On Monday Pakistan Tehreek-e-Insaf (PTI) chose to field its female candidates in the upcoming polls. The ultraconservative Kohistan and Torghar districts of Khyber Pakhtunkhwa would now see a diverse contest in the next general elections on February 8.
The PTI Women Wing Divisional General Secretary Shakeela Rabbani said the party doesn’t claim to be a champion of women’s rights but has realistically shown their dedication towards women empowerment, as its women nominees have filed their nomination papers on PTI founder Imran Khan’s suggestion.
“We have filed our nomination papers in the districts of Kohistan and Torghar,” Rabbani stated during an interview with reporters on Sunday.
For the first time in nation’s history, female candidates were included in the lists of contestants for the seats of Torghar and Kohistan districts. Each candidate’s nomination papers were approved by the returning officers (ROs).
Rabbani has been participating in general elections from the tribal belt of Mansehra district NA-41 Torghar, and the RO of that constituency gave her a clean chit to sail in electioneering from here.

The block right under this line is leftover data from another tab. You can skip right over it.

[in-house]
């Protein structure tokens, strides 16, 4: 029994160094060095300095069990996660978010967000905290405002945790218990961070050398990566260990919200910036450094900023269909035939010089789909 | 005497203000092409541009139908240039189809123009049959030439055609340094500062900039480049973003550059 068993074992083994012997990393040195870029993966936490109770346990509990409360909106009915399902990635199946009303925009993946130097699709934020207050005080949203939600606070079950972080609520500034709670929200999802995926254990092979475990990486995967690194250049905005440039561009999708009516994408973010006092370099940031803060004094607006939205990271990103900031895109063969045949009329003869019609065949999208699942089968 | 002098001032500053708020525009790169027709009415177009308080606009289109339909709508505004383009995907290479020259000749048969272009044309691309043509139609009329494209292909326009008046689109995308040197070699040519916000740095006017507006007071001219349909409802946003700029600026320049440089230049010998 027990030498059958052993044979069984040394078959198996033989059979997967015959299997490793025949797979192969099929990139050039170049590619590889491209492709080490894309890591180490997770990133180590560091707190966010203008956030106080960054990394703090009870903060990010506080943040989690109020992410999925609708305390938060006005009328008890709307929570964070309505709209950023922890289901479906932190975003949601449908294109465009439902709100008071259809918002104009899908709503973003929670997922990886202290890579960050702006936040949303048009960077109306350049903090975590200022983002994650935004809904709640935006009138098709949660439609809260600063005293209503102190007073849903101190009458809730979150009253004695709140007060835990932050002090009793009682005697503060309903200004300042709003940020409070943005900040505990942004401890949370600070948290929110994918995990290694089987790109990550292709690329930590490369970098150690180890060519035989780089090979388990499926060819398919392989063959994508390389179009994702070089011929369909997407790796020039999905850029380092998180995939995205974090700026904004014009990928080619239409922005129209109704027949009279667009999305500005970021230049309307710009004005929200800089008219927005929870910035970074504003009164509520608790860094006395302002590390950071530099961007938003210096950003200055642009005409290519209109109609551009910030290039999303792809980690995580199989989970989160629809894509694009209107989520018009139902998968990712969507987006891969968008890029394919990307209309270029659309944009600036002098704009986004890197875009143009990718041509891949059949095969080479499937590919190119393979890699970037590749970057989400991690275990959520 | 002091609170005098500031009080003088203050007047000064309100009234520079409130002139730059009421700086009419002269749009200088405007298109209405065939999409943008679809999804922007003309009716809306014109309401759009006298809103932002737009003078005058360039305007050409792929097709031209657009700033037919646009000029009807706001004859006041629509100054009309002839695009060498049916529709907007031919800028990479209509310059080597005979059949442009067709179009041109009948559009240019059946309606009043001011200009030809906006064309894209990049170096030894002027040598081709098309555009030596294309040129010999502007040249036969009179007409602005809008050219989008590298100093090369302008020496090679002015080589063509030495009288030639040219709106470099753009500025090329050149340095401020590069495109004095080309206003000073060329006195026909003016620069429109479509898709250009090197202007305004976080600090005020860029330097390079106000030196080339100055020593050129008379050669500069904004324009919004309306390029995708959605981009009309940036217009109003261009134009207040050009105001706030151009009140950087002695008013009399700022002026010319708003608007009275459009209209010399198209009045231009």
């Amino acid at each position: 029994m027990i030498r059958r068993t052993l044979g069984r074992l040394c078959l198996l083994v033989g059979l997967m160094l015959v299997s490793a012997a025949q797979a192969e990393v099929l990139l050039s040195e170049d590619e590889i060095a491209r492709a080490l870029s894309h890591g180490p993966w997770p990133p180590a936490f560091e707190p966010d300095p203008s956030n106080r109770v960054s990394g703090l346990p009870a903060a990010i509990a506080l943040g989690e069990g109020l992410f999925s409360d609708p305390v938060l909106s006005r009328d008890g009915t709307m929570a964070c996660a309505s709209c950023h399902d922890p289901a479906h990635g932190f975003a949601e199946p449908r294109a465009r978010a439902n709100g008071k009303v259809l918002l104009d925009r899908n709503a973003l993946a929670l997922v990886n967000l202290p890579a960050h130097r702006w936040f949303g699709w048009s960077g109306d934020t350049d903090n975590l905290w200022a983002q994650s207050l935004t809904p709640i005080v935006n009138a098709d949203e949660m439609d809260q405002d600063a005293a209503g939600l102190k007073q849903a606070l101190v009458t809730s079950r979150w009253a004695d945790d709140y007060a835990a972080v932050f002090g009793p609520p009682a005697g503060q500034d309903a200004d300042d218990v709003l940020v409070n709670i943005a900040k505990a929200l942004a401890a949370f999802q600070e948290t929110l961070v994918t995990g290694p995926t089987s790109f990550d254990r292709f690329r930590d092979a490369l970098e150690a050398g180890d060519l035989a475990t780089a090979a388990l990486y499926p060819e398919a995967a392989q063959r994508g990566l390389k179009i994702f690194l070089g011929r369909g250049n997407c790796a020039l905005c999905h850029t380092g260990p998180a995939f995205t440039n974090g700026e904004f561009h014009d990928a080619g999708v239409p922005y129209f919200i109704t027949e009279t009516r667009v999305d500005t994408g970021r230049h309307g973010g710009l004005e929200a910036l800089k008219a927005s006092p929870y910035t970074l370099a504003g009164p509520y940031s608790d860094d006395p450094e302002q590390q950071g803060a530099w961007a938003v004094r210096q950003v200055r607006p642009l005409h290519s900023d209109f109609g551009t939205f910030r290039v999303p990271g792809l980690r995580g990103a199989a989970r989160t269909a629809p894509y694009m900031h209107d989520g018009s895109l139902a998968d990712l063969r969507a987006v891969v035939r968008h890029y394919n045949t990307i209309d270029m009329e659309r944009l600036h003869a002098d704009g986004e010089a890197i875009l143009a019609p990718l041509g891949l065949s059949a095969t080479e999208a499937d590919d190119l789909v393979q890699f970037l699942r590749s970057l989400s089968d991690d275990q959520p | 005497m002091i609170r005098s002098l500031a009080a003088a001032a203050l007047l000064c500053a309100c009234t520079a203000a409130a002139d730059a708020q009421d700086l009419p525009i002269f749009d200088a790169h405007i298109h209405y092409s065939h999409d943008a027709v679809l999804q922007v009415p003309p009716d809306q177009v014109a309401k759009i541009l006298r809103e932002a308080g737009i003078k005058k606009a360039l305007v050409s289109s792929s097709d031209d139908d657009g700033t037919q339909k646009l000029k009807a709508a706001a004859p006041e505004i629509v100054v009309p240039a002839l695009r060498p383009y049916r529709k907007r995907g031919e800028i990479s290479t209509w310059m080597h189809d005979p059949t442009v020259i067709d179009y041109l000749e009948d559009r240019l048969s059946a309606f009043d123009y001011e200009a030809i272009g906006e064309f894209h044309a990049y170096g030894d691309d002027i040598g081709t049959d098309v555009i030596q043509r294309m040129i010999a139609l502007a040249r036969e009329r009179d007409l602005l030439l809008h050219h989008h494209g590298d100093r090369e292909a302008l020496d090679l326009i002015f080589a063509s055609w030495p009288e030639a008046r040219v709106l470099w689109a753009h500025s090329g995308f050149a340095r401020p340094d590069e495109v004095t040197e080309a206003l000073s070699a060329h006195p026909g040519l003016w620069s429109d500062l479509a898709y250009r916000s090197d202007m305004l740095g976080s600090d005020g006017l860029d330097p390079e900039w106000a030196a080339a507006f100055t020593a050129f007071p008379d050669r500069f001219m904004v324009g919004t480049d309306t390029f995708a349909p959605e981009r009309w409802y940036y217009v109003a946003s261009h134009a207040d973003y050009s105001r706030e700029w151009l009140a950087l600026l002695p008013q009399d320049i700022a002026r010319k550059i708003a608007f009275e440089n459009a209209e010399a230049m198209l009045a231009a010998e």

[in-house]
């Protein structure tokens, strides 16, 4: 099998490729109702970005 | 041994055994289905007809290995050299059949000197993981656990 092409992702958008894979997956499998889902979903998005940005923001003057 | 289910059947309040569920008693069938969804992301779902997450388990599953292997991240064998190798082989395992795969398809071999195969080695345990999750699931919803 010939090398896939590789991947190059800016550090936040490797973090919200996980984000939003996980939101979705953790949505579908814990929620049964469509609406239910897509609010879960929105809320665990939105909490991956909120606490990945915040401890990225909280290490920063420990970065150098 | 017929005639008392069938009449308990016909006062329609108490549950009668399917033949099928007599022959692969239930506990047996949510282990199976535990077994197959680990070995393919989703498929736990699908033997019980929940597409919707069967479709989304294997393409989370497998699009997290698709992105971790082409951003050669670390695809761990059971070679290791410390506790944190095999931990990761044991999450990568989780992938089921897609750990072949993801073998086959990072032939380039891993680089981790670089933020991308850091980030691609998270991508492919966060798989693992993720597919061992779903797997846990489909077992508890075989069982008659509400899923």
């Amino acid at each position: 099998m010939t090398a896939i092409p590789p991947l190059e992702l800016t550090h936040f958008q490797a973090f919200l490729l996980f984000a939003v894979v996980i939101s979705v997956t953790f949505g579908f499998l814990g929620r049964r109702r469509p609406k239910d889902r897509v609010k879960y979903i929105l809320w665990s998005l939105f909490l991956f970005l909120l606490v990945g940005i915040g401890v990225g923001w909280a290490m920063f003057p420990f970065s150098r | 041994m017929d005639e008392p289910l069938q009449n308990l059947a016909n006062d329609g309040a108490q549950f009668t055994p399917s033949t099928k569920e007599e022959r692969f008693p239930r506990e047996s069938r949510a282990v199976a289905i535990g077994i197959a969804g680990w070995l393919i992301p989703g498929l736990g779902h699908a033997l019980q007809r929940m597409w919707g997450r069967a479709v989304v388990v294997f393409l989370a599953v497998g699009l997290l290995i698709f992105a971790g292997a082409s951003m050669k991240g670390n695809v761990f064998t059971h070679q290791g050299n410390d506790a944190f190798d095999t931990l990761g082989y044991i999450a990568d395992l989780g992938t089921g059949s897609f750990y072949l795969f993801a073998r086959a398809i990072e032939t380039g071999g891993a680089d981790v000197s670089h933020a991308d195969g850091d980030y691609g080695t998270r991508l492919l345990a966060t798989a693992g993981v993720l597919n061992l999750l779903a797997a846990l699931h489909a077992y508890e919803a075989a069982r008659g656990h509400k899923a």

From the tribal area of Mansehra district NA-41 Torghar, Rabbani is taking part in the general elections. The RO of that constituency granted her the green signal to begin campaigning from this time on.
In KP-33 of Kolai-Palas (Kohistan), Momina Basit, a member of the PTI central governing body, is also a candidate; her nomination papers have also been approved by the relevant RO. Her party’s other leaders, Tehmina Faheem and Rina Anwar, have also filed their nomination papers from that constituency.
“We have the distinction of having our women’s chapter in Upper Kohistan, which is a record and its president Rina Anwar, a daughter of soil, stands among PTI’s probable list to find an opportunity to run from here,” she claimed.
“Our leader Imran Khan asked us [women] to file nomination papers in Kohistan and Torghar,” she stated.
According to Rabbani, her party is seeking to give adequate attention to issues faced by the women who live in these isolated areas of Khyber Pakhtunkhwa.
She further illustrated that the goal of enacting significant political change in the nation would remain unattainable unless women ran for general assembly seats.